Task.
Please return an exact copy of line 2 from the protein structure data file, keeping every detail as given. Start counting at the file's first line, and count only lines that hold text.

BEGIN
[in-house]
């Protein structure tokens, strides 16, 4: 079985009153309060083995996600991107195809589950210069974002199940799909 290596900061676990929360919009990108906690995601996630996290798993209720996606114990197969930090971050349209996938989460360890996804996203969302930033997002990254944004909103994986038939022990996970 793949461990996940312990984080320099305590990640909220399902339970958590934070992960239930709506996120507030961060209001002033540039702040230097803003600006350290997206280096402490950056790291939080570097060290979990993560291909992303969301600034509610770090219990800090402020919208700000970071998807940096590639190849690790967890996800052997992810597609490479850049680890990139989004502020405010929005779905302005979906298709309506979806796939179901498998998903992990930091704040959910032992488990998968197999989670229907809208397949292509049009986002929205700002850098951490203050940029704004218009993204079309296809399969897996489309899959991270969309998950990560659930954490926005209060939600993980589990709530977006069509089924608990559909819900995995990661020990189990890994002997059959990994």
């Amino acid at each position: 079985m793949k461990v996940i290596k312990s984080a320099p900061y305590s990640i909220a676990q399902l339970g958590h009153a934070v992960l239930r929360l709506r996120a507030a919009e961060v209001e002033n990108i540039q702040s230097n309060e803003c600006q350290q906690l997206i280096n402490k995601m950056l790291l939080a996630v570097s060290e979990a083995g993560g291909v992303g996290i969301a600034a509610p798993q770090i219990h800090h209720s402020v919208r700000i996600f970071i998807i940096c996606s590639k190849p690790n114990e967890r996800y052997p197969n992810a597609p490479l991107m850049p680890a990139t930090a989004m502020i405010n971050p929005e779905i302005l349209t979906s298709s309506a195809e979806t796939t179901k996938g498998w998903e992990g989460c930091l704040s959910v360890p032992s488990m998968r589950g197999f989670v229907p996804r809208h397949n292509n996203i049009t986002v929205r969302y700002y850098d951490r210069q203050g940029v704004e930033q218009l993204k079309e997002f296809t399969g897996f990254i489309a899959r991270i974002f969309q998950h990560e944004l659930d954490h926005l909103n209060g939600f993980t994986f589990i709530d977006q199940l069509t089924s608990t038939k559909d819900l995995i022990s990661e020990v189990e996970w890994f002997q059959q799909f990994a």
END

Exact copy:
């Protein structure tokens, strides 16, 4: 079985009153309060083995996600991107195809589950210069974002199940799909 290596900061676990929360919009990108906690995601996630996290798993209720996606114990197969930090971050349209996938989460360890996804996203969302930033997002990254944004909103994986038939022990996970 793949461990996940312990984080320099305590990640909220399902339970958590934070992960239930709506996120507030961060209001002033540039702040230097803003600006350290997206280096402490950056790291939080570097060290979990993560291909992303969301600034509610770090219990800090402020919208700000970071998807940096590639190849690790967890996800052997992810597609490479850049680890990139989004502020405010929005779905302005979906298709309506979806796939179901498998998903992990930091704040959910032992488990998968197999989670229907809208397949292509049009986002929205700002850098951490203050940029704004218009993204079309296809399969897996489309899959991270969309998950990560659930954490926005209060939600993980589990709530977006069509089924608990559909819900995995990661020990189990890994002997059959990994």